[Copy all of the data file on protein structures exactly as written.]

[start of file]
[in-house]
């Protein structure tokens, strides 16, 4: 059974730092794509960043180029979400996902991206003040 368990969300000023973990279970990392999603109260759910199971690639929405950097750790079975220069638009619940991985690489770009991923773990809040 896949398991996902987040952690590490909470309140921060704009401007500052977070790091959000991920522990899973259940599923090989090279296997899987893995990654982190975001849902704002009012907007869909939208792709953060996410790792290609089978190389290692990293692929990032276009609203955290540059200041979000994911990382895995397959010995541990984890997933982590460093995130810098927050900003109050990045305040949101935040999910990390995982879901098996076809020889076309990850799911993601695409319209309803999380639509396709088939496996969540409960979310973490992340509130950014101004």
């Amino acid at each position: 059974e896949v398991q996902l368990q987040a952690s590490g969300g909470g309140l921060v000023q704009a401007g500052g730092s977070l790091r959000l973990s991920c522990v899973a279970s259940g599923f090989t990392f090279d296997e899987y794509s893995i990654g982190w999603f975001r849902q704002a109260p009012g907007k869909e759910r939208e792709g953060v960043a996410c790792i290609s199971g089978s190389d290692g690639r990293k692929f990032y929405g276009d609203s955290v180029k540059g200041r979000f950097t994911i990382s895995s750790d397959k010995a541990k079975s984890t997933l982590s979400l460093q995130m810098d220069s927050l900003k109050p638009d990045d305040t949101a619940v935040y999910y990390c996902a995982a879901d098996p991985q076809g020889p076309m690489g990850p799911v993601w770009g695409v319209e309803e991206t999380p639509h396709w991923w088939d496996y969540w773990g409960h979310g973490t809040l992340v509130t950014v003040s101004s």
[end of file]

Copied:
[in-house]
């Protein structure tokens, strides 16, 4: 059974730092794509960043180029979400996902991206003040 368990969300000023973990279970990392999603109260759910199971690639929405950097750790079975220069638009619940991985690489770009991923773990809040 896949398991996902987040952690590490909470309140921060704009401007500052977070790091959000991920522990899973259940599923090989090279296997899987893995990654982190975001849902704002009012907007869909939208792709953060996410790792290609089978190389290692990293692929990032276009609203955290540059200041979000994911990382895995397959010995541990984890997933982590460093995130810098927050900003109050990045305040949101935040999910990390995982879901098996076809020889076309990850799911993601695409319209309803999380639509396709088939496996969540409960979310973490992340509130950014101004």
């Amino acid at each position: 059974e896949v398991q996902l368990q987040a952690s590490g969300g909470g309140l921060v000023q704009a401007g500052g730092s977070l790091r959000l973990s991920c522990v899973a279970s259940g599923f090989t990392f090279d296997e899987y794509s893995i990654g982190w999603f975001r849902q704002a109260p009012g907007k869909e759910r939208e792709g953060v960043a996410c790792i290609s199971g089978s190389d290692g690639r990293k692929f990032y929405g276009d609203s955290v180029k540059g200041r979000f950097t994911i990382s895995s750790d397959k010995a541990k079975s984890t997933l982590s979400l460093q995130m810098d220069s927050l900003k109050p638009d990045d305040t949101a619940v935040y999910y990390c996902a995982a879901d098996p991985q076809g020889p076309m690489g990850p799911v993601w770009g695409v319209e309803e991206t999380p639509h396709w991923w088939d496996y969540w773990g409960h979310g973490t809040l992340v509130t950014v003040s101004s």